June 22 (Bloomberg) -- Essar Communications Holdings Ltd.’s Kenyan unit, the nation’s second-biggest provider of mobile-data connections, denied a report it is being sold and said revenue may double this year as it targets more Internet customers.
Essar Telecom Kenya Ltd., which trades under the yu brand, has invested $400 million in East Africa’s biggest economy since it began operations in November 2008 and plans to spend more in Kenya, Country Manager Madhur Taneja said in an interview in Nairobi, the capital, yesterday. The Economic Times of India reported last week that Essar is looking for a buyer for its Kenyan operations.
“Our expectations for Kenya have not changed, our outlook on Kenya has not changed and our commitment to Kenya as a market continues,” Taneja said. “We have already invested substantial monies and we will continue doing so.”
Yu competes in Kenya with Safaricom Ltd., Kenya’s largest mobile operator; Airtel Kenya Ltd., the domestic unit of Delhi- based Bharti Airtel Ltd.; and Telkom Kenya Ltd., a division of France Telecom SA. As of December, yu had 680,494 Internet customers, compared with Safaricom’s 3.71 million, according to Communications Commission of Kenya data. The Essar unit had 1.59 million mobile-phone subscribers in the period, giving it a market share of 6.4 percent compared with 6.7 percent three month earlier, the regulator said on its website.
“We are moving our focus from subscribers to revenue, which means we are focussing on quality rather than quantity,” Taneja said. “At the end of the day what you take home is not subscribers, it is revenue.”
Kenyan mobile-phone companies are trying to generate more income from data after the industry regulator in August ordered mobile-phone operators to cut by half the rates they charge each other to transmit calls across networks. That triggered a round of reductions in call costs by companies to as low as 2 shillings (less than 1 cent) per minute.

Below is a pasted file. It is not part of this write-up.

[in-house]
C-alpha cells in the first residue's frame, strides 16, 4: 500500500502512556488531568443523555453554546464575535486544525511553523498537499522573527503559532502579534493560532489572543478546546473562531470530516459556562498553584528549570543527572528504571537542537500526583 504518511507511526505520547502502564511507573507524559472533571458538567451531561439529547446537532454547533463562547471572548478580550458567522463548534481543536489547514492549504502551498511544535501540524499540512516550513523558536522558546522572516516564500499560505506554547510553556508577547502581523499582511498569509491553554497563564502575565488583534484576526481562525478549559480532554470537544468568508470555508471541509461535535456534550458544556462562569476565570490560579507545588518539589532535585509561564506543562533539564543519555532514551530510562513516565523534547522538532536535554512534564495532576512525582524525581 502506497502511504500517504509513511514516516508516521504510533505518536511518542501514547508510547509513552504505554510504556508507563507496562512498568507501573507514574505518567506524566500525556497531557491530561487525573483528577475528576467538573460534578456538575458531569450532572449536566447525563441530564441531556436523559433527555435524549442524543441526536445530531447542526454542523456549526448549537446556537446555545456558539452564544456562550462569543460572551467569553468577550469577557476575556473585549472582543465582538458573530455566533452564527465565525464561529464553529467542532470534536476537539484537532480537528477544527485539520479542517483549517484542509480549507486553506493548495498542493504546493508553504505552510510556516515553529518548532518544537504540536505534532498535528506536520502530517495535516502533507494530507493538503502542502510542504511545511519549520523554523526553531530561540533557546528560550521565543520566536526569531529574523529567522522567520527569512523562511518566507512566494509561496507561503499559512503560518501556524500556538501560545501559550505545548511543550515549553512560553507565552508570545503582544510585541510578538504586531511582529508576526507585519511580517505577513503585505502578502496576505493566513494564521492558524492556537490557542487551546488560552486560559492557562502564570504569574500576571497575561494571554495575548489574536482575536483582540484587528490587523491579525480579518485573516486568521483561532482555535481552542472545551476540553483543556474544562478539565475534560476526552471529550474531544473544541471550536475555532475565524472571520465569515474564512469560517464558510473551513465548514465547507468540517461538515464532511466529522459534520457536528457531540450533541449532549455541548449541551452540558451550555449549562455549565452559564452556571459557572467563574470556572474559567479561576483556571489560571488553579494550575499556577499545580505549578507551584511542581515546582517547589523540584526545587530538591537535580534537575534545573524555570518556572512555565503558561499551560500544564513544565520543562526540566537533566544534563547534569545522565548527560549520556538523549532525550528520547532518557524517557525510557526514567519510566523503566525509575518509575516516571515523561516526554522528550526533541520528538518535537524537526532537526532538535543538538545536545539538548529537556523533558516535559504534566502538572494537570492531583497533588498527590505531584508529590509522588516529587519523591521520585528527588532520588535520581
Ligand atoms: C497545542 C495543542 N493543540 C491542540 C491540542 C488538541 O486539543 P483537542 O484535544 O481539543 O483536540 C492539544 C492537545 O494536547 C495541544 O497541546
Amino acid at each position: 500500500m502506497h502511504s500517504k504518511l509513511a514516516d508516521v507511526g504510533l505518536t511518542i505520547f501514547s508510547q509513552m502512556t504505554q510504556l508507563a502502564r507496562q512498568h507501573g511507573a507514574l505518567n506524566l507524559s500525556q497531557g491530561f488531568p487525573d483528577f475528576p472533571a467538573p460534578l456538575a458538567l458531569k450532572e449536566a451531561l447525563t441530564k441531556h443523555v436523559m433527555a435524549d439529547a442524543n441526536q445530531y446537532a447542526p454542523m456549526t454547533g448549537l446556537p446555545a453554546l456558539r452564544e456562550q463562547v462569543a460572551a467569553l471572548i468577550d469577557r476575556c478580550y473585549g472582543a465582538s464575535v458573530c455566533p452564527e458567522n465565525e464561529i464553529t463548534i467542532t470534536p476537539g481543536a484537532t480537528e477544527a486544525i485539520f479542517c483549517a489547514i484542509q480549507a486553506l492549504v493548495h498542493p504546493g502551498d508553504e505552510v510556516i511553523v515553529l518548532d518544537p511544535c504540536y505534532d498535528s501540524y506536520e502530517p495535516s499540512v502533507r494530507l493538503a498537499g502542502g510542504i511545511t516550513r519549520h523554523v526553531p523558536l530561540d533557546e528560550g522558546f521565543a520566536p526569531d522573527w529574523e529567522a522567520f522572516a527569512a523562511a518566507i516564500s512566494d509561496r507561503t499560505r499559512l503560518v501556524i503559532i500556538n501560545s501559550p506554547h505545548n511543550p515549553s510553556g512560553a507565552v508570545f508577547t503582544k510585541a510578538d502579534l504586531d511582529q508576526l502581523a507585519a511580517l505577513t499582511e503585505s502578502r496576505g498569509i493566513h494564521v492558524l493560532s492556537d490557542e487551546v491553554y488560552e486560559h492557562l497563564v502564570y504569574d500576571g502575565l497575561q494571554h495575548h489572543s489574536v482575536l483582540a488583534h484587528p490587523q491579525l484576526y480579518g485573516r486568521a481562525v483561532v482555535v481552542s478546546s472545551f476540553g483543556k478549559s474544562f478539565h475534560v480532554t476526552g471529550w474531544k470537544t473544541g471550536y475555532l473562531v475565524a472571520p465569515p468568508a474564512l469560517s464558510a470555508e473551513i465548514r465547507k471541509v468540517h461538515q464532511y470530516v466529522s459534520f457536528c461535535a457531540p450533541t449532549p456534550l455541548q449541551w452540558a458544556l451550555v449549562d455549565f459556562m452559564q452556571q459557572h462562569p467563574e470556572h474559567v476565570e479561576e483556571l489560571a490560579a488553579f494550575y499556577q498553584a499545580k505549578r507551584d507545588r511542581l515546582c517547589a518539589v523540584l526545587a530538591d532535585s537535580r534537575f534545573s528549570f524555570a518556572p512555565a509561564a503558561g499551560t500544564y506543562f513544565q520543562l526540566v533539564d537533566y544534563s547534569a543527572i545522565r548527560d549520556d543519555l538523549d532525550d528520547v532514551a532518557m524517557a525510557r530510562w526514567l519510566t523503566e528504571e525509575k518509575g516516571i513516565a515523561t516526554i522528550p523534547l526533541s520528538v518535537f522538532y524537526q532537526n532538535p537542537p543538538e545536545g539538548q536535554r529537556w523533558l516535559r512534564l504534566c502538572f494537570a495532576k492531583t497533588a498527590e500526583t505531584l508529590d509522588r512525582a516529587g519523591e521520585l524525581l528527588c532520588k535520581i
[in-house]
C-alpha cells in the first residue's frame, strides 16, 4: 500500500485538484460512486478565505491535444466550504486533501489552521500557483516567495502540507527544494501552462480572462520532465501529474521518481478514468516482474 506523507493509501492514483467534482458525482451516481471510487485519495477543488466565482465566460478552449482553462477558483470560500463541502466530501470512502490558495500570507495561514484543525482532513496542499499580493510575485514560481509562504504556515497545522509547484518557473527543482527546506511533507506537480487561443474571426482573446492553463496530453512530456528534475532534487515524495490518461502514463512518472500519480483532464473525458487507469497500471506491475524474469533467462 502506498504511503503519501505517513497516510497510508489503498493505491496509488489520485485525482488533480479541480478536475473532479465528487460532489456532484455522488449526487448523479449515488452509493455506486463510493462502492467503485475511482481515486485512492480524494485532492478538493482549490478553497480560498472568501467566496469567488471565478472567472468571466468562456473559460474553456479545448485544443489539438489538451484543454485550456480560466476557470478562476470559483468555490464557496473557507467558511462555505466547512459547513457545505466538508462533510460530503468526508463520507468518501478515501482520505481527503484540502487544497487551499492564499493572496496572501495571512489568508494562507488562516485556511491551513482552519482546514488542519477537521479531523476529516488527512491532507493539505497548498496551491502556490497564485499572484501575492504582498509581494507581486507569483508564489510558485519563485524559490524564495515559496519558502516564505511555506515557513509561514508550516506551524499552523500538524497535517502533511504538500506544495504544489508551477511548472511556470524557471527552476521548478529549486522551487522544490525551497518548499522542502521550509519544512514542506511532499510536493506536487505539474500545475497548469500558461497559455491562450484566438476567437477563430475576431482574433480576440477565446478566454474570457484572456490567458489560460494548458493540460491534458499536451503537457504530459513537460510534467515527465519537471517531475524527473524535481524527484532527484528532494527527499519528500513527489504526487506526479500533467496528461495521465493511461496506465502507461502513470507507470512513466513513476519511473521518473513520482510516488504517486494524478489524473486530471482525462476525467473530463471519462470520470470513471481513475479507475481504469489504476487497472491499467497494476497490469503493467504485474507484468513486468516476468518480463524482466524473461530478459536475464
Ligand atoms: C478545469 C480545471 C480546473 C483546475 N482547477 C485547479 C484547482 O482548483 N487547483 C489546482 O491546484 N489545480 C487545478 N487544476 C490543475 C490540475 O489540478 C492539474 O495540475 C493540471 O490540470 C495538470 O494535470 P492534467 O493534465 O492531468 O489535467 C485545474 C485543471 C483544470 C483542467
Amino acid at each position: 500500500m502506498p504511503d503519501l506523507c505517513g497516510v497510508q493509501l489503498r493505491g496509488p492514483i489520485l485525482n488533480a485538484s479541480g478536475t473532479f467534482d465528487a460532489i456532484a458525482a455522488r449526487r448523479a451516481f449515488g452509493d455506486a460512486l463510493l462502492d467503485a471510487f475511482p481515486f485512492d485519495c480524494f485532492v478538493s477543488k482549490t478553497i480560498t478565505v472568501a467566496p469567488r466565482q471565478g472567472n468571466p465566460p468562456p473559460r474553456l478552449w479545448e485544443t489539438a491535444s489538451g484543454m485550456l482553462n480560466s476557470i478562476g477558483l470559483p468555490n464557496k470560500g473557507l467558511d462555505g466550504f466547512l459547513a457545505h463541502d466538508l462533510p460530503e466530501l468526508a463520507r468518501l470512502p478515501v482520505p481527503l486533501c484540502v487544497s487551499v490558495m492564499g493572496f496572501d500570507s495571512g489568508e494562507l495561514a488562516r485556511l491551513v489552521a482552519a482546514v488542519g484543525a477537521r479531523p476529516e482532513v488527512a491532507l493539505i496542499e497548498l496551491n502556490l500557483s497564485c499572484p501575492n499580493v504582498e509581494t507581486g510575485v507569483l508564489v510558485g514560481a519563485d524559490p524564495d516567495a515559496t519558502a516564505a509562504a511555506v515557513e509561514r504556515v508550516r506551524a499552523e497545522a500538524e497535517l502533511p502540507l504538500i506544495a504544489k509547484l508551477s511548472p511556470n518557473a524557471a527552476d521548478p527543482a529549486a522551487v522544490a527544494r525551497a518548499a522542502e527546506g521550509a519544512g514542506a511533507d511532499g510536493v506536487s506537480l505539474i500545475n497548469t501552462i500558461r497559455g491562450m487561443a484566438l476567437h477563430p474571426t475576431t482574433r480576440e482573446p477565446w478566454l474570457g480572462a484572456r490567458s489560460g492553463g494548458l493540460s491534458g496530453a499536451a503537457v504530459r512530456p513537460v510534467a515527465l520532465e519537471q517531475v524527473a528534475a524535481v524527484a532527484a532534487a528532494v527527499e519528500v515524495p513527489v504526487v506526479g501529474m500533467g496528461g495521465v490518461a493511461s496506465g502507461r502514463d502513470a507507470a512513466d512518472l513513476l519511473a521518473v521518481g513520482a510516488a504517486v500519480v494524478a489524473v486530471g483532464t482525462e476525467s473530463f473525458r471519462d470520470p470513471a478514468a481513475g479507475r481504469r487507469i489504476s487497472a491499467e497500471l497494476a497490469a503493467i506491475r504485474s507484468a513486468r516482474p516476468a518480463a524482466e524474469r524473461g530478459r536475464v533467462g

Earlier this month, President Mwai Kibaki ordered a halt to further cuts in mobile-phone call tariffs after companies including Safaricom and Telkom Kenya opposed the reductions, Business Daily reported on June 8. Charges had been expected to drop to 1.44 shillings per call at the beginning of July from 2.21 shillings, it said.
“There is further room for a drop in prices,” Taneja said. “The regulator needs to decide what is more important: private companies’ profitability versus growth of the economy?” While lower call costs might result in reduced revenue for the government, this would be offset by increased revenue from higher productivity in other industries, he said.
Yu expects to boost data revenue by relying on “a network which is top class, which we already have, and of course cutting-edge customer service,” Taneja said. “Definitely there will be an increase in revenue by more than 100 percent” this year.
In Kenya, yu is the only mobile-phone company that doesn’t have a license to operate a third-generation, or 3G, network and has no immediate plans to apply for one, he said. Of the three operators with 3G licenses, only Safaricom has built a network so far, while Telkom Kenya plans to switch on its network later this year.
3G enables faster data transmission and allow mobile-phone users to download music and video to their handsets. As many as 80 percent of Kenyan subscribers use their mobile phones to read e-mail and browse the Internet, both of which can be done with the speeds provided on a so-called 2.5G network that yu operates, Taneja said.
The company expects data to contribute 12 percent of overall sales within two years, compared with 8 percent now, Atul Chaturvedi, yu’s former country manager, said in March.
Taneja, who has headed the Kenyan unit for three months, was previously in charge of Essar Telecom’s Ugandan operations, which were sold to the United Arab Emirates-based Dhabi Group earlier this year.
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